How to get more from your earnings call with data analytics

16 November 2017

By Dinka Lutvic



Now that earnings season is coming to an end, let me ask: how successful was your Q3 earnings call and webcast? Were your investors engaged in what your presenters were saying? How did they perceive your message? Was there anything you could have done better? There’s one way to really gauge success: webcast analytics. 

Most webcast platforms will allow you to export your webcast data into Excel, making it easy for to compare calls for each quarter. By analyzing this data over time, looking for correlations and finding patterns, you can draw solid conclusions and gain real insights about the interests of your audience and the effectiveness of your messaging.

Here are some key metrics that will help you do that:


Average Duration (Live or On-Demand).

The easiest way to tell if your audience is engaged is to look at how long they stay connected to your webcast. You’ll be able to tell who stayed on and who dropped off and exactly at what time, regardless of whether they connected to the live webcast or the replay.  

If you notice a common drop-off time, it could be that the nature of the content was causing your audience to lose interest. Or, if the drop-off time is consistent over a period of quarters regardless of content, it could indicate that the prepared remarks are taking too long. Most importantly, this suggests that key messages should be presented early on before listeners start existing the call.

In general, on-demand viewers will tend to stay on longer and are more engaged because they have the power to control their experience and how they interact with your content. For example, viewers will skip sections of the presentation, or replay certain content repeatedly. Having insight into how an investor engages with your content helps you prepare and lead more productive conversations.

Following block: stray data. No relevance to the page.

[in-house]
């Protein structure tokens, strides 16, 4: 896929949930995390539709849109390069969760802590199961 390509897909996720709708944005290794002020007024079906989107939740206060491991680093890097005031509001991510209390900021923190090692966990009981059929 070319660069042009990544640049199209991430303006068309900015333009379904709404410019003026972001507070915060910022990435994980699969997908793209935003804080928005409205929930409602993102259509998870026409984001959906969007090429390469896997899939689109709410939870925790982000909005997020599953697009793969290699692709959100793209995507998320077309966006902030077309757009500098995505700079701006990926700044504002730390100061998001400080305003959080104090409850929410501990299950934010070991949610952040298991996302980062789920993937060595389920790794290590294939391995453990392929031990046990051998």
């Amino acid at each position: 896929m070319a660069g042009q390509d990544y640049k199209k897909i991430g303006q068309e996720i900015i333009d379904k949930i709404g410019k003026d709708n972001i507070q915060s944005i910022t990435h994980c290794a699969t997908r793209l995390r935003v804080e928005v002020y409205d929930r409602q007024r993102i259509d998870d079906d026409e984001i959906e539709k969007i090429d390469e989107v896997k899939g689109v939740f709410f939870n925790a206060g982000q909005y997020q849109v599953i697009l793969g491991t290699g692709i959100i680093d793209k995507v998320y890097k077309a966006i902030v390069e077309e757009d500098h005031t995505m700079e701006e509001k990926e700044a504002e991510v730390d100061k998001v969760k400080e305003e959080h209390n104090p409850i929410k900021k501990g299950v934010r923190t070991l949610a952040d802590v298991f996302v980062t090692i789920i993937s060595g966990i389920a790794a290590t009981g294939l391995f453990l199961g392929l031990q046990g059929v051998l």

In the dashboard below you can see that average live duration was almost as long as the actual event duration, however for this presentation the on demand viewers took 10 additional minutes viewing the same presentation. If you drill into the report further you can see that the engagement rate for on-demand viewers is significantly higher than the live attendees.



Questions Asked.

The Q&A portion of the earnings call can provide valuable insight on what concerns analysts and investors the most. Questions submitted through the webcast can be exported each quarter into an Excel spreadsheet, and you can use keywords to categorize them. Once you collect all of this information over a period of several quarters, you can start looking for patterns and correlations in what’s being asked.

The entire list of most commonly used keywords will provide you with topics that may need further explanation in your presentation. Consider this when planning your next earnings call, and incorporate these topics earlier on in the presentation.

Below you can see the total number of questions asked during this webcast. Simply export into Excel and start analyzing.

Geographic Distribution.

Where are your attendees located? Having this data may help you determine whether you’re scheduling your webcasts at the right time. For example, if a large audience from the western United States frequently registers but struggles to attend, you may want to schedule future webcasts to accommodate this region. Also, if you have a lot of interest from regions where your company has little presence, this may indicate opportunities for expansion in those regions.

You can analyze a specific webcast or an aggregate for the year to get a better idea of where your audience is located. You can get as granular as you like in your geographic data by adjusting the registration form questions to include what you need.


As a final thought, it is important to remember that webcast data is only good if it is accurate. Although behavioral data is dependent on the platform and is out of your control, the good news is that it’s always accurate. However, the demographic data that you capture in the registration form is not guaranteed to be accurate. To avoid human error, consider using standard drop-down options and limit open-ended questions.

There is indeed a tremendous amount of data to be gathered from your webcasts. By consistently analyzing the most important data and understanding how it can help, you can have confidence that you are meeting your investors’ needs and that future webcasts will be successful.


Dinka Lutvic is the marketing manager at Q4. Based in Toronto, Canada, Dinka is passionate about how technology is changing the role of IROs. 


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